The social media world is constantly changing, as the rapid growth of Google Plus has proven. We continue to work with your organization to get the most out of your social media plan. Let us know how The Center for Association Resources can help.

Filed under: Association Resources, Center for Association Resources, Leadership, Marketing, Non-Profit, Planning, Strategic Planning, Strategy, The Center for Assocation Resources info, Training, , , , ,

Marketing for sponsors and exhibitors

Another in a series of articles related to association management selected from our reading list by:
Robert O. Patterson, JD
CEO/ Principal
The Center for Association Resources, Inc.

For a non-profit organization that doesn’t get too much money via donations, sponsors and exhibitors can be your most important key to success. With the huge advance in technology in the past couple years, the tools and strategies of marketing have changed drastically. For example, if you would have brought up the idea of advertising on Facebook ten years ago, people would have thought you were crazy. Now Facebook is a great way to advertise. One reason it is great is because hundreds of millions of people log in to Facebook every day. If you are reaching an advertising audience of that many people, chances are at least a couple hundred people would be interested in your non-profit organization. This leads to sponsors and/or donators. It is extremely simple and cheap to create an advertisement on Facebook. I know from experience that an advertisement on Facebook can be created in a little less than 5 minutes. It also does not cost too much money. You can even specify who your audience is based on hobbies, age, location, political views, etc. The possibilities are endless.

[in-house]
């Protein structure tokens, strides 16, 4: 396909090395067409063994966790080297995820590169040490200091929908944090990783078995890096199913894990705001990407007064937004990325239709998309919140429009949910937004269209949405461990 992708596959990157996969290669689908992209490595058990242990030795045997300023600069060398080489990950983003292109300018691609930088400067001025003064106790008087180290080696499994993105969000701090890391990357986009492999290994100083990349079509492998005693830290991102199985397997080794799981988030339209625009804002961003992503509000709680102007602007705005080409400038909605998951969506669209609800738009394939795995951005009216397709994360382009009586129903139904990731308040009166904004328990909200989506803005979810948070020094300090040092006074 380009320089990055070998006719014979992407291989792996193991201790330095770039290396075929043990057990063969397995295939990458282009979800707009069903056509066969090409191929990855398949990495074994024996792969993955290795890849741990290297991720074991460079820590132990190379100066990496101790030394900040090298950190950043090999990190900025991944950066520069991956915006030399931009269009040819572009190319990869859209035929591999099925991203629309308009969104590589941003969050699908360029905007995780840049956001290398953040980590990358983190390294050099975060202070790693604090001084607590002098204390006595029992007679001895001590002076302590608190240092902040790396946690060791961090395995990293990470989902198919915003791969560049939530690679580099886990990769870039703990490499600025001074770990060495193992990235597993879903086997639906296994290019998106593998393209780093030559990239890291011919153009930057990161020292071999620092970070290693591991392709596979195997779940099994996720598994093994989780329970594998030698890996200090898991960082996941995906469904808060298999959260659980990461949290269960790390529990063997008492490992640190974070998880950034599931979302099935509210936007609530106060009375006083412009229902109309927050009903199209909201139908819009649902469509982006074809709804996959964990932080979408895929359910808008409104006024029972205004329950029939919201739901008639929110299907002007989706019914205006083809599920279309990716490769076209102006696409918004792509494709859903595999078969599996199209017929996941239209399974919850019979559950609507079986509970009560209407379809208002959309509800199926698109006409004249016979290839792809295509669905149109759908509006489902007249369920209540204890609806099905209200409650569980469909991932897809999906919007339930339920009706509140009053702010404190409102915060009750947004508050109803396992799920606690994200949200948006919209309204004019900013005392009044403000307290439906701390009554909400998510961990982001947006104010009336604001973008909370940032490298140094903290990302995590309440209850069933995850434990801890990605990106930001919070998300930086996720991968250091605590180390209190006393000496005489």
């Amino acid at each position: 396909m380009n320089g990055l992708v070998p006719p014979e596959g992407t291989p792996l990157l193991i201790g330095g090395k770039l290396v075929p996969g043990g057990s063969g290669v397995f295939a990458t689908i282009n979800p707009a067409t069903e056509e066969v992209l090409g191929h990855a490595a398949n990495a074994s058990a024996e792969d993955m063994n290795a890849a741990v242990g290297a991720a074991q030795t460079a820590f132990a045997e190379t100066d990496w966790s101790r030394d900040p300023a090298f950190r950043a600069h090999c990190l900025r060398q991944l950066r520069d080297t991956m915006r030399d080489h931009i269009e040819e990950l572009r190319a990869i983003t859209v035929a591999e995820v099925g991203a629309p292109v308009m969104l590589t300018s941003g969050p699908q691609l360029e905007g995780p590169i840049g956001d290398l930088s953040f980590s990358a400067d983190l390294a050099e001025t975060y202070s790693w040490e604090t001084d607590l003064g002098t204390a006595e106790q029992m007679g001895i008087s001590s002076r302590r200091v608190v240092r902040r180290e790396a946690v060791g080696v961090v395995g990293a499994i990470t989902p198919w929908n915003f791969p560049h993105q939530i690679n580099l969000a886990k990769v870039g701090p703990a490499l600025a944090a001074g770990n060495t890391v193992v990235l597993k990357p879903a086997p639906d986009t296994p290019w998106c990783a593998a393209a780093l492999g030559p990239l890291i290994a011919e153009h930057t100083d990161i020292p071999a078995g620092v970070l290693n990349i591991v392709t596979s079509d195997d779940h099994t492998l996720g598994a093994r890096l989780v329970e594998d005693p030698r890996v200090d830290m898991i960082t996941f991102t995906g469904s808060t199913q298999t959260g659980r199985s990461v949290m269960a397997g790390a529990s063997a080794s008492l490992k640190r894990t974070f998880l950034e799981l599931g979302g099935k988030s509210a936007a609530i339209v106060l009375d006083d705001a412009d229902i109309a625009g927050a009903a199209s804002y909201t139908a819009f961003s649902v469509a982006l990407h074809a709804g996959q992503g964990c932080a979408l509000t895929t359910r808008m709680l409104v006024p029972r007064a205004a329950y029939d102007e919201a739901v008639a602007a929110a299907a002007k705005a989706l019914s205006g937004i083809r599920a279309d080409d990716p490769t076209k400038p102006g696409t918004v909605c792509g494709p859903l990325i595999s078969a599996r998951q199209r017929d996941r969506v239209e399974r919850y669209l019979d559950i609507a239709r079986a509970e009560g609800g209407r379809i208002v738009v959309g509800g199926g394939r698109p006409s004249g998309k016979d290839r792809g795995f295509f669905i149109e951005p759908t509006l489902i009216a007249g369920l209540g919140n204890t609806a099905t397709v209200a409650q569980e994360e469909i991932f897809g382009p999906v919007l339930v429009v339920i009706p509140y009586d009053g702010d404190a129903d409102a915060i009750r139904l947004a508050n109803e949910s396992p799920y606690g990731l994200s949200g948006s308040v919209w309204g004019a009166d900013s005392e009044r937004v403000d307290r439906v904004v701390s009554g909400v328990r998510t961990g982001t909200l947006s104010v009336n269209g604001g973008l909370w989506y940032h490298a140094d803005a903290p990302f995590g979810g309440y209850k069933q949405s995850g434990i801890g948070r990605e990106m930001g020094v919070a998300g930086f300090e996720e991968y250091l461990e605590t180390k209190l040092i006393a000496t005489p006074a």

After talking about the new ways to market, I am going to talk a little bit about the old-fashioned type of ways to do it. As always, the best way to reach people is to talk face to face. I have found from experience with my non-profit organization that going to political events is a great way to meet people face-to-face, but you have to make sure you show up with a political party that matches your views. For example, if you are a pro-life (anti-abortion) group, you should NOT show up at a Democratic event. You SHOULD show up to conferences like CPAC, or to your local congressman’s town halls, fundraiser, etc. (if he is a Republican), but obviously, the same thing works for a pro-choice group except with a Democratic party. Going to these events allow you to meet people who share your point of view, and some of your best sponsors can come from these type of events. Plus, it is always a good thing to get to know you Congressman for many reasons (no matter what political party).

In the end, it is up to you. Some of the best methods of marketing for sponsors come from the least used or new methods that you can come up with. So think, if you were a possible sponsor, what would attract you to a non-profit organization?

Filed under: Association Resources, Center for Association Resources, Fund Raising, Leadership, Marketing, Non-Profit, Planning, Strategic Planning, Strategy, The Center for Assocation Resources info, , , , ,

March 2020